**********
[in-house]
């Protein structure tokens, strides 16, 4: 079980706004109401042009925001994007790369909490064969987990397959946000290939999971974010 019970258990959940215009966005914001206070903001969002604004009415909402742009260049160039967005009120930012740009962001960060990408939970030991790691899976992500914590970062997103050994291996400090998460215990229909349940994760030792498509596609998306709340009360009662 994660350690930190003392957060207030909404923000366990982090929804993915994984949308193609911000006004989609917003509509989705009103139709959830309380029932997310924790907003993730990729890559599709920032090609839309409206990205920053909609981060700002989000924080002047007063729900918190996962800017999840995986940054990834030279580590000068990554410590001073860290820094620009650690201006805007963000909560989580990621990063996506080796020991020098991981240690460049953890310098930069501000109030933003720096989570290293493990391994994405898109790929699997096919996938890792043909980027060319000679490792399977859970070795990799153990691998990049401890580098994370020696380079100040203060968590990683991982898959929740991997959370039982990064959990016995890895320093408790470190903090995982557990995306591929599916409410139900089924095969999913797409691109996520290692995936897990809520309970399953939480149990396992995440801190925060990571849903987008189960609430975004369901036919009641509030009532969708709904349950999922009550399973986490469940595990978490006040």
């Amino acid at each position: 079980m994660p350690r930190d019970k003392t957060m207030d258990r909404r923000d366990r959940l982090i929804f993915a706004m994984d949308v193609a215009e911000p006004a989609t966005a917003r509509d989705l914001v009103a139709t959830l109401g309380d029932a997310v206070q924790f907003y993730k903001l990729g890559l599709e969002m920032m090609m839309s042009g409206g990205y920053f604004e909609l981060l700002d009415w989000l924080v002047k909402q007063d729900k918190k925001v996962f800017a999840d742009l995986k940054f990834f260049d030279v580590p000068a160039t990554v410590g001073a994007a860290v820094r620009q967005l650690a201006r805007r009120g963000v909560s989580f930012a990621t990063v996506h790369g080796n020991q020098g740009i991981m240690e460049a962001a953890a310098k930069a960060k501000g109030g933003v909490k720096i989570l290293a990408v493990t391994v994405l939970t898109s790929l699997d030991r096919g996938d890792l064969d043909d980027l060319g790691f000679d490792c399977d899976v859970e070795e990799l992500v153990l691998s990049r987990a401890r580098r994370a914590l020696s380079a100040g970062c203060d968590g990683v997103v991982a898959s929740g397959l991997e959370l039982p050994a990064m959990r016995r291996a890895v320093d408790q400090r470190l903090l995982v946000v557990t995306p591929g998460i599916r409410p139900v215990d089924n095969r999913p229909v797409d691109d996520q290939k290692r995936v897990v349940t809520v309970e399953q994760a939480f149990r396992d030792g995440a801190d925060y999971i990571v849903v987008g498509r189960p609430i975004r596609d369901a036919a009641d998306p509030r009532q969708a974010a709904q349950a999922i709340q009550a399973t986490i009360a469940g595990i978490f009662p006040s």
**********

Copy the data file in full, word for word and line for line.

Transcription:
[in-house]
């Protein structure tokens, strides 16, 4: 079980706004109401042009925001994007790369909490064969987990397959946000290939999971974010 019970258990959940215009966005914001206070903001969002604004009415909402742009260049160039967005009120930012740009962001960060990408939970030991790691899976992500914590970062997103050994291996400090998460215990229909349940994760030792498509596609998306709340009360009662 994660350690930190003392957060207030909404923000366990982090929804993915994984949308193609911000006004989609917003509509989705009103139709959830309380029932997310924790907003993730990729890559599709920032090609839309409206990205920053909609981060700002989000924080002047007063729900918190996962800017999840995986940054990834030279580590000068990554410590001073860290820094620009650690201006805007963000909560989580990621990063996506080796020991020098991981240690460049953890310098930069501000109030933003720096989570290293493990391994994405898109790929699997096919996938890792043909980027060319000679490792399977859970070795990799153990691998990049401890580098994370020696380079100040203060968590990683991982898959929740991997959370039982990064959990016995890895320093408790470190903090995982557990995306591929599916409410139900089924095969999913797409691109996520290692995936897990809520309970399953939480149990396992995440801190925060990571849903987008189960609430975004369901036919009641509030009532969708709904349950999922009550399973986490469940595990978490006040």
């Amino acid at each position: 079980m994660p350690r930190d019970k003392t957060m207030d258990r909404r923000d366990r959940l982090i929804f993915a706004m994984d949308v193609a215009e911000p006004a989609t966005a917003r509509d989705l914001v009103a139709t959830l109401g309380d029932a997310v206070q924790f907003y993730k903001l990729g890559l599709e969002m920032m090609m839309s042009g409206g990205y920053f604004e909609l981060l700002d009415w989000l924080v002047k909402q007063d729900k918190k925001v996962f800017a999840d742009l995986k940054f990834f260049d030279v580590p000068a160039t990554v410590g001073a994007a860290v820094r620009q967005l650690a201006r805007r009120g963000v909560s989580f930012a990621t990063v996506h790369g080796n020991q020098g740009i991981m240690e460049a962001a953890a310098k930069a960060k501000g109030g933003v909490k720096i989570l290293a990408v493990t391994v994405l939970t898109s790929l699997d030991r096919g996938d890792l064969d043909d980027l060319g790691f000679d490792c399977d899976v859970e070795e990799l992500v153990l691998s990049r987990a401890r580098r994370a914590l020696s380079a100040g970062c203060d968590g990683v997103v991982a898959s929740g397959l991997e959370l039982p050994a990064m959990r016995r291996a890895v320093d408790q400090r470190l903090l995982v946000v557990t995306p591929g998460i599916r409410p139900v215990d089924n095969r999913p229909v797409d691109d996520q290939k290692r995936v897990v349940t809520v309970e399953q994760a939480f149990r396992d030792g995440a801190d925060y999971i990571v849903v987008g498509r189960p609430i975004r596609d369901a036919a009641d998306p509030r009532q969708a974010a709904q349950a999922i709340q009550a399973t986490i009360a469940g595990i978490f009662p006040s």